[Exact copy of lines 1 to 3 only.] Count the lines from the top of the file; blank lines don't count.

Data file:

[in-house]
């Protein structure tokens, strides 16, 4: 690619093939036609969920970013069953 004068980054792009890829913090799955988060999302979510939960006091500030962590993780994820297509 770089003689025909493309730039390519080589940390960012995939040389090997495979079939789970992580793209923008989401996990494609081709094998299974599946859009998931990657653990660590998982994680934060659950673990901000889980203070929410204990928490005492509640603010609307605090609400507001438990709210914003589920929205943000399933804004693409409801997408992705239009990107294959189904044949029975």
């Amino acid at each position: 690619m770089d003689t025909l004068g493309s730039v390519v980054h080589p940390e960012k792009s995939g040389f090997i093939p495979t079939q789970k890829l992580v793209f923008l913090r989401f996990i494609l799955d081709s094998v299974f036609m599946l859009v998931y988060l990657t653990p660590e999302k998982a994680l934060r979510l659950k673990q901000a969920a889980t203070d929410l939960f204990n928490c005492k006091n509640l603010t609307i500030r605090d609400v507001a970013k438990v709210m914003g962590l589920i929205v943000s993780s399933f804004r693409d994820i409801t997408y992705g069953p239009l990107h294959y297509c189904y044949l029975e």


[in-house]
């Protein structure tokens, strides 16, 4: 690619093939036609969920970013069953 004068980054792009890829913090799955988060999302979510939960006091500030962590993780994820297509 770089003689025909493309730039390519080589940390960012995939040389090997495979079939789970992580793209923008989401996990494609081709094998299974599946859009998931990657653990660590998982994680934060659950673990901000889980203070929410204990928490005492509640603010609307605090609400507001438990709210914003589920929205943000399933804004693409409801997408992705239009990107294959189904044949029975």
């Amino acid at each position: 690619m770089d003689t025909l004068g493309s730039v390519v980054h080589p940390e960012k792009s995939g040389f090997i093939p495979t079939q789970k890829l992580v793209f923008l913090r989401f996990i494609l799955d081709s094998v299974f036609m599946l859009v998931y988060l990657t653990p660590e999302k998982a994680l934060r979510l659950k673990q901000a969920a889980t203070d929410l939960f204990n928490c005492k006091n509640l603010t609307i500030r605090d609400v507001a970013k438990v709210m914003g962590l589920i929205v943000s993780s399933f804004r693409d994820i409801t997408y992705g069953p239009l990107h294959y297509c189904y044949l029975e």